Over the weekend, natural gas demand held above-average but fell from Saturday to Sunday as below-average temperatures overspread the central US. I project daily injections of +7 BCF/day and just under +9 BCF/day on Saturday and Sunday, respectively, versus the 5-year average of +9 BCF/day. Gas demand will dip slightly today to what will likely be a weekly low. Highs will be at or below-average across much of the lower 48 today, with the exception of the Southeast. The largest anomalies will likely be across the Mid-Atlantic where rain and clouds will keep highs in the 70s to near 80F from Washington, DC to Baltimore and Philadelphia, 10F cooler than normal. It will also be a chilly day across the far less populous Intermountain West and Pacific Coast, where Billings, MT will only see the low 70s, Salt Lake City near 80F, and Sacramento the low 80s, all 5F-10F cooler-than-normal. Elsewhere highs will be up to 5F cooler-than-normal. The exception to this chill will be across the Southeast, where highs from Birmingham, AL to Atlanta, GA to Charlotte, NC will see the lower 90s, around 5F hotter-than-normal. Nonetheless, thanks to the cooldown elsewhere, today's forecast mean population-weighted nationwide temperature will cool 1.0F from Sunday to 75.8F, 1.5F cooler-than-normal. Total Degree Days (TDDs) will fall to 11.2 TDDs, 2.7 TDDs fewer than normal and the 10th fewest for July 8 in the last 38 years since 1981. Click HERE for more on today's temperature and degree day outlook.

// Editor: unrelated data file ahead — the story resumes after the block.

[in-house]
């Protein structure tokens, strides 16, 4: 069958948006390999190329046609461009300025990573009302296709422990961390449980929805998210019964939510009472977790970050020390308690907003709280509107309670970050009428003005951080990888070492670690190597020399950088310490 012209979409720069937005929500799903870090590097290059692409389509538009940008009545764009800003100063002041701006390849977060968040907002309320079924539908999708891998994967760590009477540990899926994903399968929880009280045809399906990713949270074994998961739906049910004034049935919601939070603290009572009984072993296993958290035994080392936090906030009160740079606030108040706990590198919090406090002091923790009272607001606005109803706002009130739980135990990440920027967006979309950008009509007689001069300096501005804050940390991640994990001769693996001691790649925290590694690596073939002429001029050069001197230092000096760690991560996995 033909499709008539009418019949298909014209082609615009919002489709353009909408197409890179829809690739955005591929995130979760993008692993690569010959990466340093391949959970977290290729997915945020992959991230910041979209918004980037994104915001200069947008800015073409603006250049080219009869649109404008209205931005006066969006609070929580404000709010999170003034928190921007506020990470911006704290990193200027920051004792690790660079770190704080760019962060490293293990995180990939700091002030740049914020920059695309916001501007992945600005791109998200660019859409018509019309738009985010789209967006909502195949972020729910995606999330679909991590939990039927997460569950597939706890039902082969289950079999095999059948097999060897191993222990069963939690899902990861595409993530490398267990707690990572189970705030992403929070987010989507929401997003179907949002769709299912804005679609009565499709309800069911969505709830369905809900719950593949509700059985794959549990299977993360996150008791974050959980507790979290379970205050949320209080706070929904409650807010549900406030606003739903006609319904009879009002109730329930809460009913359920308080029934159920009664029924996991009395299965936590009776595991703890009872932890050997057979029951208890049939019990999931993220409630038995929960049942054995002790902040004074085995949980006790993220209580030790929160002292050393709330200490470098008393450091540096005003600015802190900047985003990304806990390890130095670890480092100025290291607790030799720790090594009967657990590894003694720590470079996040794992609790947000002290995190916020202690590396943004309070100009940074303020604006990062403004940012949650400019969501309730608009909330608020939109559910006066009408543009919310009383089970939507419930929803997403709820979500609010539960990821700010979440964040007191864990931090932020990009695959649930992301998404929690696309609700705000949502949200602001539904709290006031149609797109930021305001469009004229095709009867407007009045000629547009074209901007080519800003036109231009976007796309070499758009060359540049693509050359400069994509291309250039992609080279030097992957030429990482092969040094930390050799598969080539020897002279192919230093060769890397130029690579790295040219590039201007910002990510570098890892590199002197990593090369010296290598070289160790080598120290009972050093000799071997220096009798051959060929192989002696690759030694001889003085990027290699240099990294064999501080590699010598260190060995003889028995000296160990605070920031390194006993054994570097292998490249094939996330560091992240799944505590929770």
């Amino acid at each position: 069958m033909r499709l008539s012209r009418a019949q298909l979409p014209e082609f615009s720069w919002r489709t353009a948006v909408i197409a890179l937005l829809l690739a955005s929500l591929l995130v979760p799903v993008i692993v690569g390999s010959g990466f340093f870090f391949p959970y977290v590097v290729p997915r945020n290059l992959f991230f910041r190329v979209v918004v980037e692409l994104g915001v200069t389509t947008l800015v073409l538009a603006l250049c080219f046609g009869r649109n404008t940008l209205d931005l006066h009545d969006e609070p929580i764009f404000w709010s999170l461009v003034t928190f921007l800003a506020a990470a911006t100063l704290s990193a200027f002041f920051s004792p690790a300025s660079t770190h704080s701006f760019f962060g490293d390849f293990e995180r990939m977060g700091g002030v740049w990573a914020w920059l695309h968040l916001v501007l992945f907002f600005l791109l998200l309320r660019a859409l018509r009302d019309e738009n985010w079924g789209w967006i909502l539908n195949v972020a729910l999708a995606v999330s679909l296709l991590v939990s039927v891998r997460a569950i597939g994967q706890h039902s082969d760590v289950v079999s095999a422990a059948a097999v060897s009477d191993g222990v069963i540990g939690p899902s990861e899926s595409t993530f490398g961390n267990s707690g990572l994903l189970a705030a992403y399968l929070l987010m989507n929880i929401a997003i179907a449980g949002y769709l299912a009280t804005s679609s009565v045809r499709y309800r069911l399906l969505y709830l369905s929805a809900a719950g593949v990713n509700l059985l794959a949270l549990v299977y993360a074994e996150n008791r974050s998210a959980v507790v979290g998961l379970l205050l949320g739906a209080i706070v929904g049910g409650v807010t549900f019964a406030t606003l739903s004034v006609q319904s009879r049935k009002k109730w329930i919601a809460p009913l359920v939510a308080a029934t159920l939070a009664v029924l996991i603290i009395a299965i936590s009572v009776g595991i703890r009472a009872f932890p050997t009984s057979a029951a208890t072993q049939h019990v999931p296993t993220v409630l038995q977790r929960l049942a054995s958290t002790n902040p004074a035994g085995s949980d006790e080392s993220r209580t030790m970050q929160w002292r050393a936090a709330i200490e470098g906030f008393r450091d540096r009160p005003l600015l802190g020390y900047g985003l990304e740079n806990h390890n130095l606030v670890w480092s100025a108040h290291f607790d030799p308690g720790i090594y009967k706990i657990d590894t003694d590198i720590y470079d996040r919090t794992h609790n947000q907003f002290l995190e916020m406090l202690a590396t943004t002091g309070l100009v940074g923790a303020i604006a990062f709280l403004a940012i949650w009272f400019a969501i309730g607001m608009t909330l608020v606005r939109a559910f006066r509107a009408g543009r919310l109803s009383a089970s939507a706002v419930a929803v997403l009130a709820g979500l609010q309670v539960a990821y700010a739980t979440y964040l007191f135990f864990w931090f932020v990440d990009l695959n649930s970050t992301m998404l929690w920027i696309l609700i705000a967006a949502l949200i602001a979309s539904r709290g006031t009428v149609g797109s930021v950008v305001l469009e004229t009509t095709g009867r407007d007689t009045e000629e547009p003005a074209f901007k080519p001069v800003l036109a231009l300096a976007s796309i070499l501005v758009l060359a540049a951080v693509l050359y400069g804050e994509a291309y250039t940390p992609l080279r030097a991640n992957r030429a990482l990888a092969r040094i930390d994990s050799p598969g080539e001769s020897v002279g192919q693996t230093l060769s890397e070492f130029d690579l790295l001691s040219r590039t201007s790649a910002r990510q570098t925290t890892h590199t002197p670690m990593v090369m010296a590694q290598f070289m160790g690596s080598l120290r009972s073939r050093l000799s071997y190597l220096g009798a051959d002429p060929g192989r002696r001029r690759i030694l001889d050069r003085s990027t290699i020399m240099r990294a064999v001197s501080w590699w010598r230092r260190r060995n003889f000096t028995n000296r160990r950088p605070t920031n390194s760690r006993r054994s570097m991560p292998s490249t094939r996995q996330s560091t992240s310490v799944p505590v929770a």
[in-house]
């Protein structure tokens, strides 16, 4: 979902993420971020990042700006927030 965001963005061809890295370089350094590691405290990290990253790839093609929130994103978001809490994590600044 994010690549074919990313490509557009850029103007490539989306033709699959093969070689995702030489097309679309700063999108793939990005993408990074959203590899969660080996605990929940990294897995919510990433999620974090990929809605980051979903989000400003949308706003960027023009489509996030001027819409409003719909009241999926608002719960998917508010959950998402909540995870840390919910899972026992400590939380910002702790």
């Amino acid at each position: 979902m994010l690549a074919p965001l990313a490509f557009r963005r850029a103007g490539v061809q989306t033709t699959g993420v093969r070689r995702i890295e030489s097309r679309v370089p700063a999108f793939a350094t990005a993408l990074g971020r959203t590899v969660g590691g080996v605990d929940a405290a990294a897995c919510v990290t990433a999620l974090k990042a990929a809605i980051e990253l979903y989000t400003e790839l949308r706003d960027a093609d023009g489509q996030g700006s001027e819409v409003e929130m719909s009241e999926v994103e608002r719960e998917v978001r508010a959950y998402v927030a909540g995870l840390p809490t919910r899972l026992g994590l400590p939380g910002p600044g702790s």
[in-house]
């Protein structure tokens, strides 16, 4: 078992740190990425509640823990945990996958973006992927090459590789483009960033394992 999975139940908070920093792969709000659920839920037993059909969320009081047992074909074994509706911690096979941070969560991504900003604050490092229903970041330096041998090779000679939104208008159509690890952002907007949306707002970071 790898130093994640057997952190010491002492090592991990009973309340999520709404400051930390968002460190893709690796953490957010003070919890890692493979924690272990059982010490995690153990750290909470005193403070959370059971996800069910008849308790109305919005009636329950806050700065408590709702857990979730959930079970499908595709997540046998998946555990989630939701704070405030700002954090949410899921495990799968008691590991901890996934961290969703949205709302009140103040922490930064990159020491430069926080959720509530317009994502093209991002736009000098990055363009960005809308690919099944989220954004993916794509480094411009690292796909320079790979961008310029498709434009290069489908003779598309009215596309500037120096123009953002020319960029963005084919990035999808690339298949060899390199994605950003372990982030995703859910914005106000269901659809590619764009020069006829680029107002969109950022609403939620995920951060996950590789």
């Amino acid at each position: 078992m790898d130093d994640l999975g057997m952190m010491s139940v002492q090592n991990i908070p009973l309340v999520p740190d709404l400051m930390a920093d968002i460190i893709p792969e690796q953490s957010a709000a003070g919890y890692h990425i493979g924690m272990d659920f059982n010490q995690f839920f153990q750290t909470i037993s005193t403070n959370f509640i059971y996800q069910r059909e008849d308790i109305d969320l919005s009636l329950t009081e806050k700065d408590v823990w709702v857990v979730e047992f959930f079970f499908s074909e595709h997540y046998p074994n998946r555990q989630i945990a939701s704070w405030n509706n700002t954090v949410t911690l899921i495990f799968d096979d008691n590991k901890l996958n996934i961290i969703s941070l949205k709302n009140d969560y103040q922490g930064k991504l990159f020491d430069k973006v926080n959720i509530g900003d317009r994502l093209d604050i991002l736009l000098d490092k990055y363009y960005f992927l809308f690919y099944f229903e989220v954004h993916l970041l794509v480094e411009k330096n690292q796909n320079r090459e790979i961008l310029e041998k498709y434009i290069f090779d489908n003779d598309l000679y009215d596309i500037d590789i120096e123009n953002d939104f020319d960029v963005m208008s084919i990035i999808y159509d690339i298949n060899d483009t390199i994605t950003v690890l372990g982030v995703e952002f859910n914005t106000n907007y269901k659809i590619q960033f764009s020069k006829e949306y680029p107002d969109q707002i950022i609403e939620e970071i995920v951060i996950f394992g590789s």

Based on this forecast and early-cycle pipeline data, I am projecting a +9 BCF/day daily natural gas storage injection, 0.5 BCF smaller than Sunday's build and very close tot he 5-year average. By tonight, projected Realtime natural gas inventories will reach 2380 BCF while the storage deficit versus the 5-year average will hold near -160 BCF. The year-over-year surplus, meanwhile, will rise by +3 BCF to +265 BCF. Click HERE for more on today's projected daily storage injection and Realtime natural gas inventories. For the remainder of the week, look for natural gas demand to recover slightly with daily draws falling to +9 BCF/day by Wednesday, 2 BCF bullish versus the 5-year average, as temperatures warm across the Eastern Seaboard. However, one complicating factor is the potential for an area of low pressure to develop across the northeastern Gulf of Mexico by Thursday or Friday that could develop into a Tropical Depression or Tropical Storm. Such a system would be unlikely to impact Gulf production or LNG exports as it moves slowly south of the Florida panhandle for several days, but is likely to bring a prolonged period of rain and cloud cover to Florida and the Deep South. This could cut down on cooling demand across a major hub for powerburn this time of year and would likely be a net negative for natural gas supply/demand balance. Stay tuned.